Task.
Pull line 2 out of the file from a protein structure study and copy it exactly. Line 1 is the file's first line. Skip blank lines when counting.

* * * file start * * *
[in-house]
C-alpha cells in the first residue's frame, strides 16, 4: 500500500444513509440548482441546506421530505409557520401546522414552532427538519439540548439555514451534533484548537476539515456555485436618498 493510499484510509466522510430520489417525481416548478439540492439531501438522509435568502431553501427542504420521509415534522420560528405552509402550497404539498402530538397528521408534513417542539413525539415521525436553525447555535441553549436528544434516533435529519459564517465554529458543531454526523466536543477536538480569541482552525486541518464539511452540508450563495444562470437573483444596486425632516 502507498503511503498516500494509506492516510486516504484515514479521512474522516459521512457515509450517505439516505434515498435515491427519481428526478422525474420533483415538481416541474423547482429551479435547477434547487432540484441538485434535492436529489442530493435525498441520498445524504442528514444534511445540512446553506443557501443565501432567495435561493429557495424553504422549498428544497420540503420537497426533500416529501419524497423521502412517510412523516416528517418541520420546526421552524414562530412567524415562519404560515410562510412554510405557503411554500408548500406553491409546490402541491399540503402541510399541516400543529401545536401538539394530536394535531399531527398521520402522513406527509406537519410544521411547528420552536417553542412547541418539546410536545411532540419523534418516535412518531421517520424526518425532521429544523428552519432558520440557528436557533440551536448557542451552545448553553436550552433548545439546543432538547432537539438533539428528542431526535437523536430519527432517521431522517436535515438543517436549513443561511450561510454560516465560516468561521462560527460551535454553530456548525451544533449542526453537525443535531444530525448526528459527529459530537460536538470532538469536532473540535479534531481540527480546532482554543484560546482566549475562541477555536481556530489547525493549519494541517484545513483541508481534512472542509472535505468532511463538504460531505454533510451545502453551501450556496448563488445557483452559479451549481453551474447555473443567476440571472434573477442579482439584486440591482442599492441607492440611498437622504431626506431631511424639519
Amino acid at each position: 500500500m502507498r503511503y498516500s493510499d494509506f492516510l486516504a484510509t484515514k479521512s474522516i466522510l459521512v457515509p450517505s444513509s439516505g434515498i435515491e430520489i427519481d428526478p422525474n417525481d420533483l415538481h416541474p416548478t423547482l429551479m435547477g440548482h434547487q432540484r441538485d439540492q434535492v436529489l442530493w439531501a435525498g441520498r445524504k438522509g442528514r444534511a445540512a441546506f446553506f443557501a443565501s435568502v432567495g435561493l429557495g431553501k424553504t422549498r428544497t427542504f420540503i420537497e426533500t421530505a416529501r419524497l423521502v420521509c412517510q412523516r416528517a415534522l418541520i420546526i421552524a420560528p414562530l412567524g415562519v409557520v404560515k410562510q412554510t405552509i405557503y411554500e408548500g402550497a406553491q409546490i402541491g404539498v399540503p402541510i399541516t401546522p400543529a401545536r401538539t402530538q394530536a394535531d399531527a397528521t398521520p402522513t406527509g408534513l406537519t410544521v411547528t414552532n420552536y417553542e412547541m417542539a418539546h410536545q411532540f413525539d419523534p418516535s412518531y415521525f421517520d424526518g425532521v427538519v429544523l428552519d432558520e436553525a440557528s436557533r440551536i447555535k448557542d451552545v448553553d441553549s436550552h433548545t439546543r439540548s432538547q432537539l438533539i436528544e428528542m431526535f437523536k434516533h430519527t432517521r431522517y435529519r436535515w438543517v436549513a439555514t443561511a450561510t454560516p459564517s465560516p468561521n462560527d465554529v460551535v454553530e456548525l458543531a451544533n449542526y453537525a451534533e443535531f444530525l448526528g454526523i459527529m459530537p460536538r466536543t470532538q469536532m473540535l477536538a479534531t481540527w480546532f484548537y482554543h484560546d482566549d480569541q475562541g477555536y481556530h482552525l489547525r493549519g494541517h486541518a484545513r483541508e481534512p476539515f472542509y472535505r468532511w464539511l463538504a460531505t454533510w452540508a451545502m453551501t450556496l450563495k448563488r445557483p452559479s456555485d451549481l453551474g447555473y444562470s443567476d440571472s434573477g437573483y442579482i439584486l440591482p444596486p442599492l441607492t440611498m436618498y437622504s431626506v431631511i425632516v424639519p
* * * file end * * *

C-alpha cells in the first residue's frame, strides 16, 4: 500500500444513509440548482441546506421530505409557520401546522414552532427538519439540548439555514451534533484548537476539515456555485436618498 493510499484510509466522510430520489417525481416548478439540492439531501438522509435568502431553501427542504420521509415534522420560528405552509402550497404539498402530538397528521408534513417542539413525539415521525436553525447555535441553549436528544434516533435529519459564517465554529458543531454526523466536543477536538480569541482552525486541518464539511452540508450563495444562470437573483444596486425632516 502507498503511503498516500494509506492516510486516504484515514479521512474522516459521512457515509450517505439516505434515498435515491427519481428526478422525474420533483415538481416541474423547482429551479435547477434547487432540484441538485434535492436529489442530493435525498441520498445524504442528514444534511445540512446553506443557501443565501432567495435561493429557495424553504422549498428544497420540503420537497426533500416529501419524497423521502412517510412523516416528517418541520420546526421552524414562530412567524415562519404560515410562510412554510405557503411554500408548500406553491409546490402541491399540503402541510399541516400543529401545536401538539394530536394535531399531527398521520402522513406527509406537519410544521411547528420552536417553542412547541418539546410536545411532540419523534418516535412518531421517520424526518425532521429544523428552519432558520440557528436557533440551536448557542451552545448553553436550552433548545439546543432538547432537539438533539428528542431526535437523536430519527432517521431522517436535515438543517436549513443561511450561510454560516465560516468561521462560527460551535454553530456548525451544533449542526453537525443535531444530525448526528459527529459530537460536538470532538469536532473540535479534531481540527480546532482554543484560546482566549475562541477555536481556530489547525493549519494541517484545513483541508481534512472542509472535505468532511463538504460531505454533510451545502453551501450556496448563488445557483452559479451549481453551474447555473443567476440571472434573477442579482439584486440591482442599492441607492440611498437622504431626506431631511424639519